When, eight years later, Blomfield was preparing the third edition of his book, he left out the violent preface to the second edition as no longer necessary, warning people, moreover, not to set up one artificial plan instead of another, which seemed to be the danger of the moment. In their admiration for certain old gardens, they must not attempt to repeat them in circumstances where success would be impossible. What made him most uneasy was the danger of a growing dilettantism. The interest of English people, so long leaning to the botanical side, was turned to the real art of gardening. Perhaps, however, they tried to combine two ideals. Old traditions, once broken, are not easily restored.
One result of the new movement was a study of old gardens which had survived. Old garden-houses were visited, and pictures were made of them, and were taken as models. Antique sundials and leaden statues were accorded places of honour, and were imitated and recast. But most of all was the fashion revived of clipping trees and shrubs. People once more wanted hedges, which were indispensable for creating a sense of seclusion, of being at home. There was a general hesitation and shyness about cutting trees, but many people thought that this kind of ornamentation gave an old-fashioned charm to a garden, and pilgrimages were made to such places as Levens Hall in Wesmoreland (Fig. 621) and Elvaston Castle in Derbyshire.
At Levens a great deal of topiary work which dated from the beginning of the eighteenth century had been preserved in an old garden. Elvaston Castle is a notable example (Fig. 622) of what can be done in a short time by diligence and with the help of modern technique to adorn an entirely new garden with the most audacious kinds of topiary.
The whole of this garden, with the exception of the great conservatories and kitchen-gardens, was devoted to clipped trees. The yews, in particular, were cut into all imaginable shapes, and the owner had old specimens brought from other lands, in the wish to give his figures an appearance of: antiquity. The only colour in the place was supplied by the astonishing variety of shades in the foliage of the yew-trees, ranging from the darkest green to golden yellow.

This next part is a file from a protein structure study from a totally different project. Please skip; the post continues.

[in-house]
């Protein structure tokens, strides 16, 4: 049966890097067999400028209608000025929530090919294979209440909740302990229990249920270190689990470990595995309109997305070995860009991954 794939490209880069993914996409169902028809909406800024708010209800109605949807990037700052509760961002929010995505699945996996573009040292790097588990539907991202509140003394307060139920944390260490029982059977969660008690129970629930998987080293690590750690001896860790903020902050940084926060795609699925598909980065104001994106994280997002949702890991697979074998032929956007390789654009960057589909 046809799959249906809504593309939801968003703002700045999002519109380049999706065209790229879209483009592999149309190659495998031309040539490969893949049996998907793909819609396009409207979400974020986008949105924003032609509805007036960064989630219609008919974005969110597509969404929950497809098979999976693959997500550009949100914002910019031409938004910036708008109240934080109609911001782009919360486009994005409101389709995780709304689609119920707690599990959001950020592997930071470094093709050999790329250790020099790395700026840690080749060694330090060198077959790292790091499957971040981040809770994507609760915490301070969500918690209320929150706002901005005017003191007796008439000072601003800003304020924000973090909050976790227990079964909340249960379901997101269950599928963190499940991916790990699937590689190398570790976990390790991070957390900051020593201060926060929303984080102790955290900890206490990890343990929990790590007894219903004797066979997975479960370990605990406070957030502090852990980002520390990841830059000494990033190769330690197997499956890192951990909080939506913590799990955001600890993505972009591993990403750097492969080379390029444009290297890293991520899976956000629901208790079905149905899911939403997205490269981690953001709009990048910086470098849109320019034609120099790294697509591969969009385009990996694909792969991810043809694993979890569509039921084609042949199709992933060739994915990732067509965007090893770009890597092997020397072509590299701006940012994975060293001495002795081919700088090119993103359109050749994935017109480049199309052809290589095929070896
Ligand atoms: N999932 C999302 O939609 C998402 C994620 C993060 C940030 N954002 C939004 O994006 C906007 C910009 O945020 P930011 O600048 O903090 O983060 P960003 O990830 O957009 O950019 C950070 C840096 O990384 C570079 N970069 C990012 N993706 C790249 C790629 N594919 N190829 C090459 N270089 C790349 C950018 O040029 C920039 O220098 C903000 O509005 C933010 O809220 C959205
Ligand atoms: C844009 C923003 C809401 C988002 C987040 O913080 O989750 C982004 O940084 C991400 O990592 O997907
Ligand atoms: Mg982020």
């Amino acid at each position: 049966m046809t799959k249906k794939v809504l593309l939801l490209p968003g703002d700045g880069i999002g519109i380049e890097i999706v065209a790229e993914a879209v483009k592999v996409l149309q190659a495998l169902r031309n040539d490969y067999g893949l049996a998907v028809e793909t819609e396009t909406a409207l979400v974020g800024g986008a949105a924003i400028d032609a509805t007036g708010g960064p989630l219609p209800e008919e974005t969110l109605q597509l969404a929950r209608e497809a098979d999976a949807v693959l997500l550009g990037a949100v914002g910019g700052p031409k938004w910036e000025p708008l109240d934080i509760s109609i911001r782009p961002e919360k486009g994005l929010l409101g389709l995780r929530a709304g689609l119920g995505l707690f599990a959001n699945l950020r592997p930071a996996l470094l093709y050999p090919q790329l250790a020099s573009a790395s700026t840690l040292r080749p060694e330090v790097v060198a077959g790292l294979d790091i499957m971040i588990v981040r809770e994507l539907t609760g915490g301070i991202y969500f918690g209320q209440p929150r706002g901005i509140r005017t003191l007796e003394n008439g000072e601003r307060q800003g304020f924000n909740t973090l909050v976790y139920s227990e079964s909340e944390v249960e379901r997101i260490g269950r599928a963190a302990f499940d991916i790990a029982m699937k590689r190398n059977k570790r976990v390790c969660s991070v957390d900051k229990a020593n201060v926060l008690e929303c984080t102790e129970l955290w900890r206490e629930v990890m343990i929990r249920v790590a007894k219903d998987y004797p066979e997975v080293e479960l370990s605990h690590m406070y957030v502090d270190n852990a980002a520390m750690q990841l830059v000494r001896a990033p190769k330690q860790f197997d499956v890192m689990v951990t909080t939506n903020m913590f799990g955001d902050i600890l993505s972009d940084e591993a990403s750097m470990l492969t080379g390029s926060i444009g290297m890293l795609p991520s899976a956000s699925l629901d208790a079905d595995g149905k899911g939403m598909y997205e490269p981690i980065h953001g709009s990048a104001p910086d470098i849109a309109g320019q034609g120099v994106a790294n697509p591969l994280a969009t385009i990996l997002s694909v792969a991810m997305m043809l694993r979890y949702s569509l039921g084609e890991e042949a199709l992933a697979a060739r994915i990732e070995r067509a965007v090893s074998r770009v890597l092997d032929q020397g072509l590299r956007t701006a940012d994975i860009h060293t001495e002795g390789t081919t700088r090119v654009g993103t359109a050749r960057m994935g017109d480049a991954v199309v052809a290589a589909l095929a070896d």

The literature of those still-recent years was a sign of the ever-growing interest in garden art, and showed us how far it was identified with the formal style. At the end of the nineteenth century the journal Country Life published in three volumes the book Gardens Old and New, which gives a wonderful array of formal gardens with only here and there, for politeness’ sake, an illustration of a landscape garden. The tendency is perhaps most clearly to be seen in the fact that in, the many pictures given of the gardens of the middle of the nineteenth century, the relatively small piece known as the Italian garden appears, whereas the landscape park is not shown. No doubt England was herself surprised to find how many formal sites she possessed, and especially what rich fruits the new predilection for the formal garden had to choose from.
A prominent feature at this time is the return to separate small gardens; and this is easy to understand, for as the whole movement arose from the small garden, it connects itself with the English Renaissance custom of laying out large places in little divisions, and, in particular, with making use of hedges. The little pond-garden at Hampton Court became a very popular model. The pergola also, which at the time of the Italian parterre had not been much favoured, no doubt because there was a tendency for it to be nothing more than a support for plants, came again into the foreground. But with all this passionate interest in the art and the design of the garden in the architectural sense, botany was not forgotten. On the contrary, the two interests were combined, and herein lay the attraction which brought both gardeners and botanists, so long hostile, into one camp.